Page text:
- Bahá'í Education for Children: A Teacher's Guide, by Ali-Akbar Furutan (1999). A series of six books on teaching children, organized by age. [about]
- Bahá'í Education: Sources of Guidance (2007). A lengthy compilation covering many subjects of interest to parents, teachers, and students, such as education principles, curricula, pedagogy, psychology, gender, infants, and institutions. [about]
- Baha'i Principles of Education: Categorization of and Commentary on Extracts from Baha'i Education, by Rodney H. Clarken (1998). Compilation and categorization of, and commentary on, extracts from the Writings on the topic of education, curriculum, and pedagogy. Paper presented at the annual meeting of the American Educational Research Association. [about]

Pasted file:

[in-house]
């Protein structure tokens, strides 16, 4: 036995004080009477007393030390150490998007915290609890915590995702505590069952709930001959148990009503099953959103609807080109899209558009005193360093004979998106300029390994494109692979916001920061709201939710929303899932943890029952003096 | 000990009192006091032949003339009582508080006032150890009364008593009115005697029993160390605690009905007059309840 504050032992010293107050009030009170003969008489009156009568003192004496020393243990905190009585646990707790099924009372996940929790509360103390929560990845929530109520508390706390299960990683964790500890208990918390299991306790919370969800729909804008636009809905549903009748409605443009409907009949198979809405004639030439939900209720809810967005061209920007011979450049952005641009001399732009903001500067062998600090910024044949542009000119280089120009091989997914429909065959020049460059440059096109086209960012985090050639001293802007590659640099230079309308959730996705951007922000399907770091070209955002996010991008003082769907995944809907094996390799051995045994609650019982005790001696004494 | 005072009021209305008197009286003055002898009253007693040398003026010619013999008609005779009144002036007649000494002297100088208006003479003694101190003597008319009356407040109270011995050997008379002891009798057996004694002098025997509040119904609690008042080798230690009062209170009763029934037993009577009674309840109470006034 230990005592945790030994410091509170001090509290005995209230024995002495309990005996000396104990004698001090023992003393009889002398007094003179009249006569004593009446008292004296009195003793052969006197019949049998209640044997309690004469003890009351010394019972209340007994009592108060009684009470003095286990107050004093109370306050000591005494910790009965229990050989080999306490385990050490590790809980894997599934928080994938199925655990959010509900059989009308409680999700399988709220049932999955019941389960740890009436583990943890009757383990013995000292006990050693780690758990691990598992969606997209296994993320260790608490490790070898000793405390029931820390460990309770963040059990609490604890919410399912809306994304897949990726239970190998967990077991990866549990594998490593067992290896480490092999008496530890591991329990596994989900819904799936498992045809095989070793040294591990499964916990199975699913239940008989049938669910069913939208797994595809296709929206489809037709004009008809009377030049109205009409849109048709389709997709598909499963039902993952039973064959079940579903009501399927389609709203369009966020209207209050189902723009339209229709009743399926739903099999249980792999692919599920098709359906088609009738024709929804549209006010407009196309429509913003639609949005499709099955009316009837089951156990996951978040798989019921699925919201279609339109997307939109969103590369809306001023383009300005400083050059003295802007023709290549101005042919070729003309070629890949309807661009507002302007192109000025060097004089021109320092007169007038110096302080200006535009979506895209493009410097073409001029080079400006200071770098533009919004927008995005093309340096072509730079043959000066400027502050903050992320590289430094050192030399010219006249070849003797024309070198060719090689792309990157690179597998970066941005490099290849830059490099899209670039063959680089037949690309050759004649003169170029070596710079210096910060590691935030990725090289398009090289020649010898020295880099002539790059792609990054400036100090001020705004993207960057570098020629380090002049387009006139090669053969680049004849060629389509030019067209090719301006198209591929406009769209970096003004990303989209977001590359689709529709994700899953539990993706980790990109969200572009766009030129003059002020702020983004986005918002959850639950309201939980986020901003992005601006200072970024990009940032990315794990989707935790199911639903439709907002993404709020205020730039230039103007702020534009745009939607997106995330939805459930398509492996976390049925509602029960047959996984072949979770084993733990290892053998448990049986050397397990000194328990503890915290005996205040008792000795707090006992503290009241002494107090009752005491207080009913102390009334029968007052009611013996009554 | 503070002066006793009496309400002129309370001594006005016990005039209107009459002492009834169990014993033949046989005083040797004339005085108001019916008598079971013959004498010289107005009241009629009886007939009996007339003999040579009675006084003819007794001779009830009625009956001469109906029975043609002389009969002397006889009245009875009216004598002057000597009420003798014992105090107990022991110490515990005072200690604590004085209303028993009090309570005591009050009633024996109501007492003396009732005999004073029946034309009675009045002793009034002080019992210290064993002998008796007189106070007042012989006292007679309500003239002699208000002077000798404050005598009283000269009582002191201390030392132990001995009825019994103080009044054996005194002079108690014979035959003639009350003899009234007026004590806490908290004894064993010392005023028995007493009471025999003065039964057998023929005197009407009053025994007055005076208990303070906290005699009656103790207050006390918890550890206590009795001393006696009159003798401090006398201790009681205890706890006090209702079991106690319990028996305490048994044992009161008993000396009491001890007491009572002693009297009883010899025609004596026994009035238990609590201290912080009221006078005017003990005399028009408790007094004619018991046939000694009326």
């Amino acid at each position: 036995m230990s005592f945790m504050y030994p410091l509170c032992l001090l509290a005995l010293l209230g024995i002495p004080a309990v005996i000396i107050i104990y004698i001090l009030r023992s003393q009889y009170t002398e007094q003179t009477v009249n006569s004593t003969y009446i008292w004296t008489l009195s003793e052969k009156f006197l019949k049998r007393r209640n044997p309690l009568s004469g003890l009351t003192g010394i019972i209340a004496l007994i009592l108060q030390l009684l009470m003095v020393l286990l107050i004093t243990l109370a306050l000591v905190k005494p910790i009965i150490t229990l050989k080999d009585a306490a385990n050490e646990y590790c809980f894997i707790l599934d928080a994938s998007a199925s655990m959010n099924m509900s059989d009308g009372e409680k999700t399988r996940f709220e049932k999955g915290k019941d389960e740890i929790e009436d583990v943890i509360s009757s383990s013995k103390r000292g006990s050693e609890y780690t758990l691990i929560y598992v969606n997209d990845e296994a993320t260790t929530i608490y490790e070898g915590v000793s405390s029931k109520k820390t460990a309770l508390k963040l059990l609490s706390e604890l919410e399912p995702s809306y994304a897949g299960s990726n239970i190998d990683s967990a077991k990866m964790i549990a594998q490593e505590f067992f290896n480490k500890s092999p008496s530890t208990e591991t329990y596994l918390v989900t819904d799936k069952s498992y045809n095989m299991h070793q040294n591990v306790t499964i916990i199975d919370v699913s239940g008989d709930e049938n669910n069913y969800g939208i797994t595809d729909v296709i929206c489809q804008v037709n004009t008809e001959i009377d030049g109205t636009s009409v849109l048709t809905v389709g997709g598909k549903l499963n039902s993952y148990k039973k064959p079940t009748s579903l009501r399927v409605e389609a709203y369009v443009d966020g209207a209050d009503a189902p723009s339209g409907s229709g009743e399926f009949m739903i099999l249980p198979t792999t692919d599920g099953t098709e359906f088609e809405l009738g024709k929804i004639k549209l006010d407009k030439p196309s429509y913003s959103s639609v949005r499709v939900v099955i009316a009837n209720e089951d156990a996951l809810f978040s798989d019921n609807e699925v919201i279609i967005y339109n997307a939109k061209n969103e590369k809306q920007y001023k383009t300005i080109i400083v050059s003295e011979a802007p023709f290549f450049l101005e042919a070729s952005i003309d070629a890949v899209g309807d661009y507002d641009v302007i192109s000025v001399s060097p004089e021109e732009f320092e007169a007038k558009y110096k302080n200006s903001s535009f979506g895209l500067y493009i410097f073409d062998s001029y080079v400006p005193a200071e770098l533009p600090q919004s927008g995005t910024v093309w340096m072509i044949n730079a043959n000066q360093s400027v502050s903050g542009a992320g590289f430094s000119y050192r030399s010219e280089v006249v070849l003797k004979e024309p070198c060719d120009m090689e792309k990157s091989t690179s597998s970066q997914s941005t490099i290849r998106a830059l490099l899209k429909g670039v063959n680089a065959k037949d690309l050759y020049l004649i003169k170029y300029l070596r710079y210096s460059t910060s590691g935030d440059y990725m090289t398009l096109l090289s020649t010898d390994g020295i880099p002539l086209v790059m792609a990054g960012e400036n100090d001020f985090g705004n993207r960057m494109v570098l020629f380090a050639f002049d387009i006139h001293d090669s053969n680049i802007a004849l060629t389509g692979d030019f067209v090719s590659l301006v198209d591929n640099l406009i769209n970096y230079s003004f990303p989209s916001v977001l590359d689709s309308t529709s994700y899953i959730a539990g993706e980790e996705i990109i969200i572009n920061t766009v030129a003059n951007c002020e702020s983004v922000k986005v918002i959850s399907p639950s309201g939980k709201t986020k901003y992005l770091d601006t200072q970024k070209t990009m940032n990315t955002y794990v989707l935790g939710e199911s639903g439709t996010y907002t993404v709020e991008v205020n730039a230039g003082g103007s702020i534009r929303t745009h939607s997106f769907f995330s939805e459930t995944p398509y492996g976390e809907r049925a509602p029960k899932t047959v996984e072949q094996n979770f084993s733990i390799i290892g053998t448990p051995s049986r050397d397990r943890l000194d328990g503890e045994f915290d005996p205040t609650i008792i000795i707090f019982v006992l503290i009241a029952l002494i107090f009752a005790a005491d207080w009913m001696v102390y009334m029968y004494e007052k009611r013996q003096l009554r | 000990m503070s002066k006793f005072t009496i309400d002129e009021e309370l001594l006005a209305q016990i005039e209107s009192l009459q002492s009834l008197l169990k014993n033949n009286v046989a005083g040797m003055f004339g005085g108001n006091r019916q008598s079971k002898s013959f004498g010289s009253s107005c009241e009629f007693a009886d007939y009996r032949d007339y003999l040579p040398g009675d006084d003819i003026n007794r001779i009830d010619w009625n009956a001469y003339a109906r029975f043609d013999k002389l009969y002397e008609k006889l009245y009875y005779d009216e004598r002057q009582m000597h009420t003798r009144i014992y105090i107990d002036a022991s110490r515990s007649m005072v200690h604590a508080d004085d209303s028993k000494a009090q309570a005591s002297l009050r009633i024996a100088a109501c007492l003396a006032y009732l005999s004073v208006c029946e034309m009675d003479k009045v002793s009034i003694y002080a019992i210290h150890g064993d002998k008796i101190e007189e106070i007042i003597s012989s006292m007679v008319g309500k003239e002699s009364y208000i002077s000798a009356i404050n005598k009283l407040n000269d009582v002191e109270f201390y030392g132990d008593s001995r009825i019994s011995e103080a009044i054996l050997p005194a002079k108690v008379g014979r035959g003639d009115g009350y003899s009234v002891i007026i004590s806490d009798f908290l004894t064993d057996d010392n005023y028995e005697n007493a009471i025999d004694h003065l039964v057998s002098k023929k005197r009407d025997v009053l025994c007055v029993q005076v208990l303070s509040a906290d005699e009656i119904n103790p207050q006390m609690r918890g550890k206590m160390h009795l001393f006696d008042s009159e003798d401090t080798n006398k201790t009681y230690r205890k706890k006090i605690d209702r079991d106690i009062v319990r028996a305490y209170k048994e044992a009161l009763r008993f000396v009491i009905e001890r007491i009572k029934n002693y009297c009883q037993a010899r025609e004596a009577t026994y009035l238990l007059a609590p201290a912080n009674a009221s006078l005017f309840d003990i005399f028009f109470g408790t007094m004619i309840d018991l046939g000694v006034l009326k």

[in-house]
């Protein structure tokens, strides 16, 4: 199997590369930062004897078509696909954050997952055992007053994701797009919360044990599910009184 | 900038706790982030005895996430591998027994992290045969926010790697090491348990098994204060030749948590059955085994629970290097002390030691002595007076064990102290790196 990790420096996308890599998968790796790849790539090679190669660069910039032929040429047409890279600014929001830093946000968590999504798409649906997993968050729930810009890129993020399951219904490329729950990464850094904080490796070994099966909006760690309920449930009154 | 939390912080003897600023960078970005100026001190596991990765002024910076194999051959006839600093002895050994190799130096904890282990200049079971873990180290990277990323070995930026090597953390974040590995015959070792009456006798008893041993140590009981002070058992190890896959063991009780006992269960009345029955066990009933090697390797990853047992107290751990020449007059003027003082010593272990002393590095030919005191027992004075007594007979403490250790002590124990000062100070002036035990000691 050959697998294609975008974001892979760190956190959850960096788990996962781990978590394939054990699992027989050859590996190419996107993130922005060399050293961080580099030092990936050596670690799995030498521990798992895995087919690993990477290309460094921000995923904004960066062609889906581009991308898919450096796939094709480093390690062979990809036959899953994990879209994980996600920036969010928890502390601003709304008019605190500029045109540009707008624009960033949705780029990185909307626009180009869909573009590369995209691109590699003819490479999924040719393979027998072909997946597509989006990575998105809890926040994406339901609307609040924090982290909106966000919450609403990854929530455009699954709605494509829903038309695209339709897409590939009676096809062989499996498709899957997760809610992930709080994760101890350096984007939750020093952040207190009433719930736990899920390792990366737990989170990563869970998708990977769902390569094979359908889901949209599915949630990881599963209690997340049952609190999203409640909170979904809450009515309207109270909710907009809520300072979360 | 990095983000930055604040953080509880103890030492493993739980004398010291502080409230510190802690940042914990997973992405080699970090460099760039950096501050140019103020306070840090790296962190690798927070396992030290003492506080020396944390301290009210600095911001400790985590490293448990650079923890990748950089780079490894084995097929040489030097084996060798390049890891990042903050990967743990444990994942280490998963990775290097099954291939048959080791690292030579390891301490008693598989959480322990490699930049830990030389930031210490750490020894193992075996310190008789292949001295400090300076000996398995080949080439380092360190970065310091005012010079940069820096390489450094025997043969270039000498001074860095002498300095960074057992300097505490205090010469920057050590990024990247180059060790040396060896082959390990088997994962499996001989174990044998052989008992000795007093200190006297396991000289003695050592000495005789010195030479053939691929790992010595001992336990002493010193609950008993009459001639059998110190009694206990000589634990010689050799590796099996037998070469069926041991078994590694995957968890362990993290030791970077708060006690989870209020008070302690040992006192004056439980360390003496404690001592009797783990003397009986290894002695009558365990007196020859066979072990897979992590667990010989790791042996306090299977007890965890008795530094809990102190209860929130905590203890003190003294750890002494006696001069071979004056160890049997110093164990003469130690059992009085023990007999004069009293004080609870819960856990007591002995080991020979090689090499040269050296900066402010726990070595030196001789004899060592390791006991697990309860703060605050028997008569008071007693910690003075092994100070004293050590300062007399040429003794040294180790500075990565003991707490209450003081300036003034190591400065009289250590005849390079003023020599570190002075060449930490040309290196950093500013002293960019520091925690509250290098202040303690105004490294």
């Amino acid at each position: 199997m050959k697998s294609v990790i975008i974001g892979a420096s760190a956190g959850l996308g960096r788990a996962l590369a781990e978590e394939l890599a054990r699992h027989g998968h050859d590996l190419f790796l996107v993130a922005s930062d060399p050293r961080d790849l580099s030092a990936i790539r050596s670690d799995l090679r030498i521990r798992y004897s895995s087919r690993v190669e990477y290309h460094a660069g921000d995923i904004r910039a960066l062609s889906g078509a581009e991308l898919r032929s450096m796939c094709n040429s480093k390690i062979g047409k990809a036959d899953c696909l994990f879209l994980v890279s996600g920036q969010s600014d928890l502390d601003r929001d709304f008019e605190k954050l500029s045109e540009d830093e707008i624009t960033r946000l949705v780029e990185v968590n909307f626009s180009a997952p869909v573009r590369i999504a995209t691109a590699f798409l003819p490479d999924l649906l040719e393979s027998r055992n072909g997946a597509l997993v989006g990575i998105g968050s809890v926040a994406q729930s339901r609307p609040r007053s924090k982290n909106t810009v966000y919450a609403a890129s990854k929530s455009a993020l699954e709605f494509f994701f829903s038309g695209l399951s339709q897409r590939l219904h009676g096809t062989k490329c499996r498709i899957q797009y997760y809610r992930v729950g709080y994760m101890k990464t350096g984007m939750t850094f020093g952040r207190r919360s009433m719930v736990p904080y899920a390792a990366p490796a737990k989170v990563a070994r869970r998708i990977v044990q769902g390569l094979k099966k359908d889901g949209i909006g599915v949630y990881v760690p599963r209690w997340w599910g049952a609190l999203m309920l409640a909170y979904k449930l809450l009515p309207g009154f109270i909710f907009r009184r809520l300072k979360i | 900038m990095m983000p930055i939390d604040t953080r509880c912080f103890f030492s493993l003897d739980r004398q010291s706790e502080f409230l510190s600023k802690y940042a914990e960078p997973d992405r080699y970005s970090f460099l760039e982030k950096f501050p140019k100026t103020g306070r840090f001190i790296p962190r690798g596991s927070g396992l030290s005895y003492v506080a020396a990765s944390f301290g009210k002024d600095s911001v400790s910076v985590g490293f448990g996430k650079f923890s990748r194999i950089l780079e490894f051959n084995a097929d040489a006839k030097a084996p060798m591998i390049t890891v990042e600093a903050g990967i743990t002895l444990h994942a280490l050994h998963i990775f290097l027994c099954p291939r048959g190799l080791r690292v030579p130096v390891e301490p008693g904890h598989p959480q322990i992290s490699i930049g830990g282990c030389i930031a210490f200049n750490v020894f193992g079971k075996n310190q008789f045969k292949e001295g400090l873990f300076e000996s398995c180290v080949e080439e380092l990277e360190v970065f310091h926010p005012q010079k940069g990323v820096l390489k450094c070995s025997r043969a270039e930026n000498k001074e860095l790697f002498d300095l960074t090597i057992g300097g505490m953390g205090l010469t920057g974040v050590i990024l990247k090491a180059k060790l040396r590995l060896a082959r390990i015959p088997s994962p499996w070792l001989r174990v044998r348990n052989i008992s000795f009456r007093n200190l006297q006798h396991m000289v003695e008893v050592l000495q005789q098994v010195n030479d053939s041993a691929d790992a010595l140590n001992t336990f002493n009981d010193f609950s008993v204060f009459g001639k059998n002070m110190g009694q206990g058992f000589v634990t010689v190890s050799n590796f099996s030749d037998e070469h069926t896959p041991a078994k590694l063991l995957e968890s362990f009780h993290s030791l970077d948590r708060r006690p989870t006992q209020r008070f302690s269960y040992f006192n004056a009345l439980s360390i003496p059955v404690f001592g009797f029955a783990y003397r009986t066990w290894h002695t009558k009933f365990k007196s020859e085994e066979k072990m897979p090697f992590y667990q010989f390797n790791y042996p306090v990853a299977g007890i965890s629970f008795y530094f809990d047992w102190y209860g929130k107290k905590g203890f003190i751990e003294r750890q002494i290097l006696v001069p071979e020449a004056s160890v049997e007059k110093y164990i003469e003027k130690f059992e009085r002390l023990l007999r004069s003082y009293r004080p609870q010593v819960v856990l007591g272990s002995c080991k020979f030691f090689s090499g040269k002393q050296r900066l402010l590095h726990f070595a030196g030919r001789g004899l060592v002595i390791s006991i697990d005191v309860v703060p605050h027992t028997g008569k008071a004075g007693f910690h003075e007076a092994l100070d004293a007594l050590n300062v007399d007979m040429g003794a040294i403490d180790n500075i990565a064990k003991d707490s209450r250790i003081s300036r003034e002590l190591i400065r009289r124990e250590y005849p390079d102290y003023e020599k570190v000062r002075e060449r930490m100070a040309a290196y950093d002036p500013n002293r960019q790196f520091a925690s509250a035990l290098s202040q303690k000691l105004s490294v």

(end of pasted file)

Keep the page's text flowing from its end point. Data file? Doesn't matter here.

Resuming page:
- Baha'i Religious History: Introduction, by Todd Lawson, in Journal of Religious History, 36:4 (2012). Introduction to a special issue of this journal titled "Baha'i History," summarizing the prophetic record, the divine hierarchy of history, and the primacy of science and education. [about]
- Bahá'í Schools, by Vahid Rafati, in Encyclopaedia Iranica, Volume 3 (1989). Brief excerpt, with link to article offsite. [about]
- Baha'i View of the Educated Person, The: A Case Study in Religious Education, by Timothy Reagan (1996). How Baha'is conceive of universal education; nine principles of faith including social teachings, oneness of humanity, elimination of prejudice, and spirituality. Paper presented at the American Educational Research Association. [about]
- Bahá'í-Inspired Perspectives on Human Rights (2001). Articles by Kiser Barnes, Greg Duly, Cheshmak Farhoumand-Sims, Graham Hassall, Darren Hedley, Nazila Ghanea-Hercock,
Chichi Layor, Michael Penn, Martha Schweitz, and Albert Lincoln. [about]